More than 250,000 people have been displaced by the war between Sana'a and Houthi fighters.
The Houthis had accused the government of being corrupt and ignoring the north, and Saleh of being a dictator.
Earlier this week, Sanaa has said that the Houthis were not complying with the truce.
But then on Thursday, the government said that it would release members of the group from prison within days under the ceasefire deal, after the Houthis ended the captivity of 170 government soldiers and allied tribesman.
The northern conflict has threatened to spread across the region, with Saudi Arabia, on Yemen's northern border, being drawn into the fighting with the Houthis, and Sanaa accusing Iran of supporting the secessionists.
Previous truces between the Houthis and Sanaa have not held.
Saleh is under international pressure to deal with domestic issues and concentrate on the battle against an increasingly prominent al-Qaeda.
Western powers believe al-Qaeda is exploiting instability in the country to train and recruit members.
Al-Qaeda's Yemeni arm said last December that an attempted bombing of an airliner bound for the US on Christmas Day was carried out by a man they trained.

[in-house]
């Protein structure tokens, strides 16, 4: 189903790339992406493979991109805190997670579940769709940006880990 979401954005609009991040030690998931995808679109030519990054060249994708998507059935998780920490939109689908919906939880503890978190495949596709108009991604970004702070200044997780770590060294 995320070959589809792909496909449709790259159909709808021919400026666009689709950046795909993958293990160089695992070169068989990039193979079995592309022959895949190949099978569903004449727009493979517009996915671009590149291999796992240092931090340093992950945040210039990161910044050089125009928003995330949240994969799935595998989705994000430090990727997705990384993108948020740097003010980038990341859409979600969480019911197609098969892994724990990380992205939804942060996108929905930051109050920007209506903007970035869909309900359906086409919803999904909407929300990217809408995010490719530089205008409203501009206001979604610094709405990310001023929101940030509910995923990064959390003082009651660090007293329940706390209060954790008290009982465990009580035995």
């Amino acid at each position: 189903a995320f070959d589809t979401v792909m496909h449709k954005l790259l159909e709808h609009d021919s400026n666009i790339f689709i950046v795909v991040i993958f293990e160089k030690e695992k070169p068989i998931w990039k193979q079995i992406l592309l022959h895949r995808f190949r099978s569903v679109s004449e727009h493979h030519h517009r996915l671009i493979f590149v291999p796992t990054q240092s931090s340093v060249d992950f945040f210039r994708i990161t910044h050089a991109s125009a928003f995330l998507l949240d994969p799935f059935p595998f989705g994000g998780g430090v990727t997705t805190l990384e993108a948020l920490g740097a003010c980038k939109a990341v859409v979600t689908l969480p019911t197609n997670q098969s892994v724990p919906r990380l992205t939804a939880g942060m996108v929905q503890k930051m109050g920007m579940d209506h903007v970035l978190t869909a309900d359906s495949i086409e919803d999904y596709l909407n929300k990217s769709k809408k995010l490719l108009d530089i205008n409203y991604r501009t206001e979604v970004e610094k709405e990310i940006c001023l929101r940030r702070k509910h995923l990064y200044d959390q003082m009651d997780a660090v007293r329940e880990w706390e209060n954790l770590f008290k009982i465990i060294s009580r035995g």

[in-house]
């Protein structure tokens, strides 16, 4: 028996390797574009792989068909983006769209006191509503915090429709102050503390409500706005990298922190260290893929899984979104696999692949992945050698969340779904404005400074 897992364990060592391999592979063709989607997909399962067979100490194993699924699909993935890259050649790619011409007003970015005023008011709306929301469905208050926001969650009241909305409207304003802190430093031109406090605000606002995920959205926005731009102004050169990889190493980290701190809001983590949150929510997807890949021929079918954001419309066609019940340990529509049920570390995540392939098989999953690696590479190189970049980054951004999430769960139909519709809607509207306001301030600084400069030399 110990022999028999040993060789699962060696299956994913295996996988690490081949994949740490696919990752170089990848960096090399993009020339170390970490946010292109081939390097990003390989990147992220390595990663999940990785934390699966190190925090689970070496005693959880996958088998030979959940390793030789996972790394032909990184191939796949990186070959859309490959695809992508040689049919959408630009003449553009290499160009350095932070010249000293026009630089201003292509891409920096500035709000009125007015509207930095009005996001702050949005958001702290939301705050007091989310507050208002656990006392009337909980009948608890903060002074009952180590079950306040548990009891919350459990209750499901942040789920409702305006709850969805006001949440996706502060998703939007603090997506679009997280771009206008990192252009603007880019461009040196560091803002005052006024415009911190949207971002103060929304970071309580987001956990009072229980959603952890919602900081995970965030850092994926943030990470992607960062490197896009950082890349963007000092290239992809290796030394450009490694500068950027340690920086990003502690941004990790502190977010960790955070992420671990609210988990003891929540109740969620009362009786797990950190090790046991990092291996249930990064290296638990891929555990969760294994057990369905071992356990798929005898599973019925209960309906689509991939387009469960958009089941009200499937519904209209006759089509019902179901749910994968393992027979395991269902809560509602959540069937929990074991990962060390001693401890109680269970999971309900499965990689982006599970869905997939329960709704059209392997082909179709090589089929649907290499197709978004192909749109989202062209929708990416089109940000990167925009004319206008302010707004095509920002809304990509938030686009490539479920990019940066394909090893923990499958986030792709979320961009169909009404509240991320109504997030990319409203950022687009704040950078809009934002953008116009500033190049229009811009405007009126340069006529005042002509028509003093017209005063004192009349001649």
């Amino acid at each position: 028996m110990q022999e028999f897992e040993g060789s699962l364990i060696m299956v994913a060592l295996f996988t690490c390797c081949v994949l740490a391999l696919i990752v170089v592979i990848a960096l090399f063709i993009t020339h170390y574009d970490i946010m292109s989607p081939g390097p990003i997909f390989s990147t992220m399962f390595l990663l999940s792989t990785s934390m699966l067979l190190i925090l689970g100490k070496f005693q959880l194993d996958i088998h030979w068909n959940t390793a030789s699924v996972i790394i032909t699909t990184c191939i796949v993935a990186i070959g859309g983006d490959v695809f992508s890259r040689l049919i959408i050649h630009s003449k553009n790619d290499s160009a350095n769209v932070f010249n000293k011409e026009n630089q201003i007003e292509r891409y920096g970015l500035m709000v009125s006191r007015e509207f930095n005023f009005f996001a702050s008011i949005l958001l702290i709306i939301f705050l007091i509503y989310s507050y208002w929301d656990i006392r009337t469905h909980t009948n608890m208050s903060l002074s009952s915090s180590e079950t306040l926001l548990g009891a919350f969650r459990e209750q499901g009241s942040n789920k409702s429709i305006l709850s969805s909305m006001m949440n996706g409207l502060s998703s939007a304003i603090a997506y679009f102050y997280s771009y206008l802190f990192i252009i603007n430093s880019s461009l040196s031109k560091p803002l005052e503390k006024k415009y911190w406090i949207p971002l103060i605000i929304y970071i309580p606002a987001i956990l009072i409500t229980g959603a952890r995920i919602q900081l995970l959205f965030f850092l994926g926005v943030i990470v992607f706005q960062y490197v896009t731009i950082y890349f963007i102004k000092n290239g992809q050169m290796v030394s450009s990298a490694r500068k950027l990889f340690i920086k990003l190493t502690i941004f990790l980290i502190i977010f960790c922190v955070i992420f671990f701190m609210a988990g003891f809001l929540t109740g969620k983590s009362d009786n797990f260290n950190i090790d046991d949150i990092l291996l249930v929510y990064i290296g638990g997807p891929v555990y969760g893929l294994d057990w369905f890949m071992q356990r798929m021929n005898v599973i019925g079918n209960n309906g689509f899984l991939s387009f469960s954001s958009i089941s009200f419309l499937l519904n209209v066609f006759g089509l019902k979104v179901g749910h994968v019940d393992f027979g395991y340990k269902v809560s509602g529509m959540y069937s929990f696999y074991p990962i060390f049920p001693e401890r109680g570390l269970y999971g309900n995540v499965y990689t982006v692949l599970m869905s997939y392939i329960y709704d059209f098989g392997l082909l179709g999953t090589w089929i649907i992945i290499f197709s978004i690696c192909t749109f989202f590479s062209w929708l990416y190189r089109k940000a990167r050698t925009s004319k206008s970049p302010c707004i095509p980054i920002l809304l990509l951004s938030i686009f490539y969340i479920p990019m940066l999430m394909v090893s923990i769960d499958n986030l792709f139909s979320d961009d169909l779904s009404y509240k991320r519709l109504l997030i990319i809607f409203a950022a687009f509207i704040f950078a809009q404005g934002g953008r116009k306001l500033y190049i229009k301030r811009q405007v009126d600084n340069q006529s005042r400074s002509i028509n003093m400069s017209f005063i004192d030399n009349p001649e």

In the interview, Salah also said that his government was ready to hold talks with opposition groups in the formerly independent south, where the majority of the country's oil industry is located.
However, he limited that offer only to pro-unity opposition not separatists.
"Dialogue is only with pro-unity elements who have legitimate demands. But we don't have dialogue with separatist elements," he said, adding that talks would be completed via political channels.
Protests have occurred in the south, which united with the north in 1990, in recent months leading to clashes with security forces, including some protesters being shot dead.
Saleh offered a to talk to southerners last month to hear their complaints. Many people in the south believe that the north has seized resources from them and discriminate against them.